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pogo2posterFINAL2The Last Pogo Jumps Again studies the evolution of Toronto from small town to big city and it’s pop/counter-culture lifestyle during the early and mid-70s.  It centers around the first wave of Toronto punk rock and new-wave music, from the Ramones playing the New Yorker Theatre in ’76 through the police shutting down Teenage Head and causing a riot at the Horseshoe Tavern’s infamous “The Last Pogo” concert in December 1978.

London had the Sex Pistols, New York had the Ramones, but Toronto had a punk movement all it’s own.  The Toronto landscape by the late ’70s was forever changed with the infusion of the DIY/Punk/Alternative Culture(s) movement.  Six years in the making, The Last Pogo Jumps Again successfully explores the whys and wherefores of what was arguably one of the most exciting but misunderstood movements in Toronto’s history.

The DVD contains the 204 minute documentary, plus over a 100 minutes of added material, and a snazzy 24-page booklet.  Check the Shop for details on where you can purchase it.

The Last Pogo (1978) is the documentary that chronicled the last punk rock show at the Horseshoe Tavern when it was run by legendary Toronto promoters The Garys (Topp and Cormier) featuring The Scenics, Cardboard Brains, The Secrets, The Mods, The Ugly, The Viletones and Teenage Head. The Last Pogo was released on DVD in 2008 to great reviews.  Available at the Shop.

Don’t you hate it when foreboding movie scores invade reality?

Of all the memorable music scores out there, one that has bored it’s way into the collected consciousness is the menacing and foreboding “daDA…daDA…daDA” cello riff from “Jaws”.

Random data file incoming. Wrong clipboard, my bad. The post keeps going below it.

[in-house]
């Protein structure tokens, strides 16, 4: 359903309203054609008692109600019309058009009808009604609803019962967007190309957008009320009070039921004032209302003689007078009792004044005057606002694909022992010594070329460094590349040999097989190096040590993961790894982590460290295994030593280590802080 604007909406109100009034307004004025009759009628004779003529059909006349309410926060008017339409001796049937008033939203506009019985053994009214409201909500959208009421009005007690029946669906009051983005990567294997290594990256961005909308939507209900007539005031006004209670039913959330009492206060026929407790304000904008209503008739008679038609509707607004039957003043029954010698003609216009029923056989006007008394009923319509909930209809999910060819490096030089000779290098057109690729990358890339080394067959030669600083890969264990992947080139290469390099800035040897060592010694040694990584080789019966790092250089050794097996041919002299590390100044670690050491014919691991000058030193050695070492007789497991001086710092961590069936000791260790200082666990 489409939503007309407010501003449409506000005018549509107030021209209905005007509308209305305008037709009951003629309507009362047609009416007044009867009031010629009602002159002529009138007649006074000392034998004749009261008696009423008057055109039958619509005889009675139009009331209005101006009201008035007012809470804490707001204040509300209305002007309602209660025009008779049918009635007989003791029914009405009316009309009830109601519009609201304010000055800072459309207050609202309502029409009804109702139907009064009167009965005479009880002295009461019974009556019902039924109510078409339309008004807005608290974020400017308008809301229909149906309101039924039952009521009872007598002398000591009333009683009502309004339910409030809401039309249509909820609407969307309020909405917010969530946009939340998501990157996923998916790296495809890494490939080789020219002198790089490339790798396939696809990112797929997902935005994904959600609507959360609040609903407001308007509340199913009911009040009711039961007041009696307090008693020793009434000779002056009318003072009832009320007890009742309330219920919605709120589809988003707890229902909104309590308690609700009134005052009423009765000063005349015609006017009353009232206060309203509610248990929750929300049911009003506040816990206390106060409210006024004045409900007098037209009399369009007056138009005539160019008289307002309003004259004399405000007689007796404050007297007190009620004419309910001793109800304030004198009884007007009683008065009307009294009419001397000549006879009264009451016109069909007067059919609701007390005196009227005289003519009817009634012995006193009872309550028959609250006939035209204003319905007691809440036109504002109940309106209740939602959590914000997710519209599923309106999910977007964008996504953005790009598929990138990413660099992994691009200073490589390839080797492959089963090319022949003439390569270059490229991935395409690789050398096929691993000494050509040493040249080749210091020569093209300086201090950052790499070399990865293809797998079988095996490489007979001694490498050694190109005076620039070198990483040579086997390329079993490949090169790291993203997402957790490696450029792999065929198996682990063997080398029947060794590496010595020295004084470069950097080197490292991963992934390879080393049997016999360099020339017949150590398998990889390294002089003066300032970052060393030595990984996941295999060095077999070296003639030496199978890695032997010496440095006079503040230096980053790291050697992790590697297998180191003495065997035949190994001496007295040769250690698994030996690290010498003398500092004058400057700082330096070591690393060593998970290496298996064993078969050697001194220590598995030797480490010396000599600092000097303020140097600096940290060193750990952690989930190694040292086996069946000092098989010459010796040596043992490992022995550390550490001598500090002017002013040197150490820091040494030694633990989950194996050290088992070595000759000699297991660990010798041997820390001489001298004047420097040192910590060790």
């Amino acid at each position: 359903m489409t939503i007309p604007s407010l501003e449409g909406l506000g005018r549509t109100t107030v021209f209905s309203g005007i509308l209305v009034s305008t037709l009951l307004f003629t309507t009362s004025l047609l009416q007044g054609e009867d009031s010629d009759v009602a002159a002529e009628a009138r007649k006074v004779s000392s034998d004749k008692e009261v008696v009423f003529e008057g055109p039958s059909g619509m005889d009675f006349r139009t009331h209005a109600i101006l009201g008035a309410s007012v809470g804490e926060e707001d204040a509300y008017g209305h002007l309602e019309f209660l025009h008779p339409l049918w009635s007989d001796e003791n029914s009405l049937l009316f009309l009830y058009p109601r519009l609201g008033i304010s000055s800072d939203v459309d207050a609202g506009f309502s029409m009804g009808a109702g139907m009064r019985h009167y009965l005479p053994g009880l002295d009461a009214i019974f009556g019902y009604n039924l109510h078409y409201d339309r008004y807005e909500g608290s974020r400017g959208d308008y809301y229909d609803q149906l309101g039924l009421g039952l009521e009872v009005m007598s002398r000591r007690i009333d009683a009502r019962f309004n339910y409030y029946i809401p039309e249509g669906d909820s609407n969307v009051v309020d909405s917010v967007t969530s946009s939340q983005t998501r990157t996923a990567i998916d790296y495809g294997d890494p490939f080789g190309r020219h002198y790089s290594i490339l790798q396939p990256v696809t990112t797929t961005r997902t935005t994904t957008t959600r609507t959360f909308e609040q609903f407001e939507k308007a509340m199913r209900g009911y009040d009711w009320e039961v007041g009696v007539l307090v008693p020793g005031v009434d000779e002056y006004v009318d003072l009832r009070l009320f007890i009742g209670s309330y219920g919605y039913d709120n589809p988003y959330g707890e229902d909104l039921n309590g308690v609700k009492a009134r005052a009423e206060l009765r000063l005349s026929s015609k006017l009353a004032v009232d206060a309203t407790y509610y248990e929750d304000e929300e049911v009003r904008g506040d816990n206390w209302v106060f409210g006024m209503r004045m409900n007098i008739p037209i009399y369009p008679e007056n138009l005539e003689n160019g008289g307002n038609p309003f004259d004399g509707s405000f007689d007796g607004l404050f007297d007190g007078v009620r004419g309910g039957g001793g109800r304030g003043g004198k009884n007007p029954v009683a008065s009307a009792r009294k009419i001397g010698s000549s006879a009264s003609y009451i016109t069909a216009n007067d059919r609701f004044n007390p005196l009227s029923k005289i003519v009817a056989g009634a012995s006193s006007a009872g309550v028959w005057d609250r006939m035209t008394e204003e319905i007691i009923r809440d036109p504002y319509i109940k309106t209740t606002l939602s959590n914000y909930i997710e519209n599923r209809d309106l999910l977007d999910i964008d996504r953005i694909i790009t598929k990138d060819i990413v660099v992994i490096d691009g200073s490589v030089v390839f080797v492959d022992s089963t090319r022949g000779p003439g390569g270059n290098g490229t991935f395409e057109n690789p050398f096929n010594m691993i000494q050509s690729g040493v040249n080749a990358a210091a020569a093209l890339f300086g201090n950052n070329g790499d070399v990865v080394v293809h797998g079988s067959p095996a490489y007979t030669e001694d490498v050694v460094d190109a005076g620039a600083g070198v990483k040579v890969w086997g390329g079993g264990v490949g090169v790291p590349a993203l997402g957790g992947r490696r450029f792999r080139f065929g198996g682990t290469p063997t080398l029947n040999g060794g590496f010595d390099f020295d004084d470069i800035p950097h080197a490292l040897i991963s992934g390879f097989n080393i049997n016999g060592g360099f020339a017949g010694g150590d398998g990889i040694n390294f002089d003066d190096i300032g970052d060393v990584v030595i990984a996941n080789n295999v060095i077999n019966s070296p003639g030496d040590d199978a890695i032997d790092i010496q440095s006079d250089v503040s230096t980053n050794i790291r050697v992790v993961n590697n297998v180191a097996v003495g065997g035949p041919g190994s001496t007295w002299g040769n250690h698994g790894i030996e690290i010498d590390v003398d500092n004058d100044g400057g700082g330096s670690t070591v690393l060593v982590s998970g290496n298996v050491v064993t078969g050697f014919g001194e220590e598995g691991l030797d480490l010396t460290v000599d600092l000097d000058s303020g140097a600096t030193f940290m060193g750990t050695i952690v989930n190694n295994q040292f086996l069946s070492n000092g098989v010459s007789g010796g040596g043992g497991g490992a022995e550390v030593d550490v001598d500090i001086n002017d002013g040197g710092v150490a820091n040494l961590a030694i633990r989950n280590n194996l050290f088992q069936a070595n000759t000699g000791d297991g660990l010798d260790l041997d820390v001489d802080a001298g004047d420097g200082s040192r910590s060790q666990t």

Oddly, that was all our external hard-drive had to say for itself after it plunged from the coffee table to the floor during an editing session a couple of nights ago.   No picture, no sound, just the creepy hum that spells certain death.    We suspect that it might have been trying to end it all, sick of over a 100 hours of punk rock, but whatever the case, it is currently in the care of data retrieval experts (at least that’s what the sign in the variety store window said), and we hope to get a positive prognosis by Monday. “But you had it all backed up, right?”, everyone and his brother have asked us. Yeah. Right.

We’re not freaking out — we do have all the original tapes — and really, for all the shooting we’ve done, it’s been relatively painless. The odd mistake (great interview with Steven Leckie; no sound), the occasional blunder (nice chat with Steve Mahon, framed from the neck down), but no big whoop, and no one’s been hurt, so knock on wood, we should be back soon.

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